When it came to Kotlin, I realized that there are two popular Kotlin Style guides, one by Jetbrains and another on the Android developer site. Turns out, Android Studio by default uses the Kotlin Coding conventions (I was a bit surprised that it wasn’t based off the Android Developer guide but then Android Studio is based off IntelliJ, who also maintain the Kotlin Plugin, so it probably makes sense that the default is Jetbrains Style?).
To help in catching any formatting errors, we decided to use ktlint.
An anti-bikeshedding Kotlin linter with built-in formatter
ktlint is an opinionated Kotlin code formatting tool. Unlike Checkstyle, ktlint is also able to auto-format and fix common formatting errors.
Unfortunately, out of the box ktlint didn’t work with the default IDE settings. The conflict between ktlint and IDE defaults lay in wildcard imports (
import java.util.* vs
import java.util.Date) and import ordering. ktlint is opinionated about both Wildcard imports (it discourages them) and prefers Alphabetical import ordering. However, the Kotlin Coding Convention does not mention anything about Wildcard imports or how imports should be ordered. On the other hand, the Android Style guide is opininated about them.
Here, we felt we should use the Android Style guide as our default code style if there is a way to configure Android Studio with all those settings. Turn out, ktlint offers a
--android switch to configure ktlint to use the Android Kotlin Guide. It even offers a way to install this code style in your IDE and claims (as of release 0.36.0) “it makes Intellij IDEA’s built-in formatter produce 100% ktlint-compatible code.” In practice, this didn’t seem to work. Turns out the Kotlin Gradle Plugin does not allow customization of import order so ktlint will continue to complain about import ordering and no one has the time to manually sort the imports in alphabetical order.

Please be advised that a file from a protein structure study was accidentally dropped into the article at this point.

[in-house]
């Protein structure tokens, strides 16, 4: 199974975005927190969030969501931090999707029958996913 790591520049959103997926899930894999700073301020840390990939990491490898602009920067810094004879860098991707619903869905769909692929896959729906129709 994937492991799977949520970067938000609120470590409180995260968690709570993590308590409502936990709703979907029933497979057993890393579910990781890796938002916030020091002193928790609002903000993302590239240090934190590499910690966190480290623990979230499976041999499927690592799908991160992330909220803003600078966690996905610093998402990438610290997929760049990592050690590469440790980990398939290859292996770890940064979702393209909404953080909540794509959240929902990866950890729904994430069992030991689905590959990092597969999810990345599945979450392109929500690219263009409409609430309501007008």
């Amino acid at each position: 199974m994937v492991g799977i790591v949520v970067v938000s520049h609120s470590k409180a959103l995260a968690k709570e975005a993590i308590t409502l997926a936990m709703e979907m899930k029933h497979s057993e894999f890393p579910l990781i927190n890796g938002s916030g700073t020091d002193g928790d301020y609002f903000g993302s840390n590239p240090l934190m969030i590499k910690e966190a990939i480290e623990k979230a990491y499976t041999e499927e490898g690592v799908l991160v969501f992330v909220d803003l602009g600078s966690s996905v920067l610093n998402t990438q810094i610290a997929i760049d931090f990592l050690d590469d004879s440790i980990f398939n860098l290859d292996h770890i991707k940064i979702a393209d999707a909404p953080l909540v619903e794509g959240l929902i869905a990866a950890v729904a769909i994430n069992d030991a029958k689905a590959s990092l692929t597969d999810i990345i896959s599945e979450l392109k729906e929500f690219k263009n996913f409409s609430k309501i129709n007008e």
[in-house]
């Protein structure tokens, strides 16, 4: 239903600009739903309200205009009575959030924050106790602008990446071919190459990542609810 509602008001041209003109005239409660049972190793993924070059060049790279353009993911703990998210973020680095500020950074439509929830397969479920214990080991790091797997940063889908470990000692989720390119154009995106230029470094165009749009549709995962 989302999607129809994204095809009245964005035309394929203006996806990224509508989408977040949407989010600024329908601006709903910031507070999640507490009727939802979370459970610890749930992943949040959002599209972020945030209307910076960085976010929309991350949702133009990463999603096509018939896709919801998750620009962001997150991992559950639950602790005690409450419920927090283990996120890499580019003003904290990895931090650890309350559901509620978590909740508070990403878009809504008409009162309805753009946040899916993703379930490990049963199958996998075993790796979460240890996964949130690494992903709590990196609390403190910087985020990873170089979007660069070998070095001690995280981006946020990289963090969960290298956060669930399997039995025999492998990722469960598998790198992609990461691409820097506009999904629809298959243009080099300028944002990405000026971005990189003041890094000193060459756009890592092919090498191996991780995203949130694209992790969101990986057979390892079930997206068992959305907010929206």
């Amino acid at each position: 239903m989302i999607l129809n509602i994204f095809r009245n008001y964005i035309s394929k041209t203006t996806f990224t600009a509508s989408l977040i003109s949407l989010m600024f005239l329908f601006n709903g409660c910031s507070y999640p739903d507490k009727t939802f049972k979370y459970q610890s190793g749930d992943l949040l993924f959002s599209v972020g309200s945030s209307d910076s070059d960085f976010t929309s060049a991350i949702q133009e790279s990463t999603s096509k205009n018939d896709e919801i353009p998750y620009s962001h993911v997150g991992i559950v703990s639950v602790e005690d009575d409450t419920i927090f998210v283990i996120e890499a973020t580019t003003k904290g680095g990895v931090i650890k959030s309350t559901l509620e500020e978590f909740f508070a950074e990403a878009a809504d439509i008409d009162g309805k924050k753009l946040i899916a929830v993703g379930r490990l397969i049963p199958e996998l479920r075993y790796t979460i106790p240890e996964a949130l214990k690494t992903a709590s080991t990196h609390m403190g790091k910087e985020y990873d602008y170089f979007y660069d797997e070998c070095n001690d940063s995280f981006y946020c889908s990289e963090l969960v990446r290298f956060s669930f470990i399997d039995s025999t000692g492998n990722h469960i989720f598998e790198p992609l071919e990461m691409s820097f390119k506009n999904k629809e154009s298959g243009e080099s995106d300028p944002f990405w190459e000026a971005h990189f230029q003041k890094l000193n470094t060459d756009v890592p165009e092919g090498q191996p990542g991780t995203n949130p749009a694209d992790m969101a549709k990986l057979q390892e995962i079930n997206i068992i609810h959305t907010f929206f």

With this limitation in mind and no evident advantage of using the Android Style, we decided to switch back and stick with the IDE default (Editor->Code Style->Kotlin->Set from Predefined style -> Kotlin Style Guide) and eliminate the overhead of setting a custom style for our project. However, we still have the issue of both Wildcard imports and Alphabetical import ordering as ktlint is opinionated about them (even without the
Given the above and our desire to have a setup which needs the least overhead, we started exploring if we could disable these conflicting rules. Enter .editorconfig files.
EditorConfig project consists of a file format for defining coding styles
Both Android Studio (and other IntelliJ products) and ktlint respect .editorconfig files. As these files can also be checked into VCS, it opened the door for us to disable these offending rules and have a zero overheard setup for code styling.
In our .editorconfig file (at the root level of your project), we added:
"disabled_rules = import-ordering,no-wildcard-imports"